Guy Christopher BrillBMJ 2009; 339 doi: https://doi.org/10.1136/bmj.b4023 (Published 02 October 2009) Cite this as: BMJ 2009;339:b4023
- Stephen Brill,
- Peter Burrows
Guy Christopher Brill (“Chris”) was born in Edenbridge in Kent and educated at St Edward’s School in Oxford. After doing his requisite two years service in the Royal Air Force at Box in Surrey, he went up to King’s College, Cambridge, where he excelled in medicine. His director of studies there, Dr Kendal Dixon, held him in great regard and commented that he would be eminently qualified to be a consultant. However, Chris already knew by that stage that he valued ongoing relationships with his patients and embarked on a career as a general practitioner.
After marrying Sally, whom he met while a houseman at St Thomas’s in London, Chris moved to Winchester in 1959. There he became the first ever vocational GP trainee in the country under Dr George Swift at St Clements surgery. This was a post linked to jobs in Winchester County Hospital, organised by the Nuffield Foundation. George and Chris more or less created the syllabus themselves as they went along, in what was an innovative development at that time.
Chris joined one of two GP partnerships in Alresford, which soon merged to form the Alresford Group Practice in a new surgery adjacent to the station. There he worked tirelessly building up his practice, of which he eventually became the senior partner. Chris was always concerned to look at the whole person, not just the illness, and insisted that the surgery should provide holistic care for its patients.
He was an enthusiast for the Royal College of General Practitioners, and served on the Wessex Faculty Board successively as treasurer (1974-6), chairman (1982-3), and provost (1992-3). His colleagues remember him as gentle and softly spoken, but always worth listening to when he did speak. He was a great teacher, and in his turn inspired many young GPs who trained under his supervision. He became an associate adviser at the Wessex Deanery, helping to develop GP vocational training to the high standard that it attained in Wessex during the 1980s.
Chris retired from practice in 1992, in part because of dissatisfaction with the new government contract, but also because his Christian faith led him to want to train as a lay reader. In this capacity he continued to minister to his local community by addressing their spiritual needs. In particular, families of his former patients greatly appreciated his ministry in conducting funerals which demonstrated his deep sense of dignity and care. He preached all his sermons without a single word of notes—such was his ability to remember the minutest of detail.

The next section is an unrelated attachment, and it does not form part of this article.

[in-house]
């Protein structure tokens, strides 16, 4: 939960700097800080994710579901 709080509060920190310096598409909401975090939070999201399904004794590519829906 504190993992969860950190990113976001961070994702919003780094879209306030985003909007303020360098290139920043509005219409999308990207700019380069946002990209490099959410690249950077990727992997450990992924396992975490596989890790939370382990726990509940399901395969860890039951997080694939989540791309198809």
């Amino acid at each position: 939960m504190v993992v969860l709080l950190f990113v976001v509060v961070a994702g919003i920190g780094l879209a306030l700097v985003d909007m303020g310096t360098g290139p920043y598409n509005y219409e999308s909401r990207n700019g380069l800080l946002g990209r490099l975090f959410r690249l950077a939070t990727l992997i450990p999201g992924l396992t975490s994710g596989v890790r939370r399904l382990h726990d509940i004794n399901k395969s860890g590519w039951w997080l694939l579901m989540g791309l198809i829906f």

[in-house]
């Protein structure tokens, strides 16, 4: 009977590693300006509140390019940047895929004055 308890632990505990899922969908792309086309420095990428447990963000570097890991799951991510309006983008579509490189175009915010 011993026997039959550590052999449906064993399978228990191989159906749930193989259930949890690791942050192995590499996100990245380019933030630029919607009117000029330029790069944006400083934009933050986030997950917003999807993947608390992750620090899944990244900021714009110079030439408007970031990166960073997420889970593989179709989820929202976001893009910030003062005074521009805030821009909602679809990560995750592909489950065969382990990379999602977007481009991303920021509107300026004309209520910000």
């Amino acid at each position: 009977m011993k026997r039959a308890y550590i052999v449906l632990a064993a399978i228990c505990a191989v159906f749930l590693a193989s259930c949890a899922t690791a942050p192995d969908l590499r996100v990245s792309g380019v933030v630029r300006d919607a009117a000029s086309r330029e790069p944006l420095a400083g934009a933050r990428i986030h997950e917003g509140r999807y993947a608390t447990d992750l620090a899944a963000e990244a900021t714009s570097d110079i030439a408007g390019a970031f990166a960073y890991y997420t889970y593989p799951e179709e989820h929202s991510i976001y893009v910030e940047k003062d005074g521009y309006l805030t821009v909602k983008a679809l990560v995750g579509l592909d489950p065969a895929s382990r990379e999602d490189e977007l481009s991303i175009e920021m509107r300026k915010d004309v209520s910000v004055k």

During his retirement, besides enjoying his love of gardening and music to the full, he found time to study for an Open University BA in art and also to form a first responder scheme in Alresford for townspeople to respond to local medical emergencies.
Sadly, Sally developed Alzheimer’s disease around the time of her 70th birthday, but Chris never complained and took on more of the household duties that she could no longer perform. Eventually it was clear that she needed constant expert care, so she moved to St Thomas Nursing Home in Basingstoke in April 2008. After this time Chris, seemingly aware that his ministry to his patients, his community, and now his wife were almost complete, started himself to decline in health. He also was admitted to St Thomas Nursing Home, where for the last 10 weeks he was reunited with Sally before passing away peacefully on 29 June 2009. He leaves two daughters, Penny and Ginny, and three sons, David, Stephen, and Andrew.
Cite this as: BMJ 2009;339:b4023
Former general practitioner Alresford, Hampshire (b 8 March 1932; Cambridge/St Thomas’s Hospital, London, 1958; MA, FRCGP), d 29 June 2009.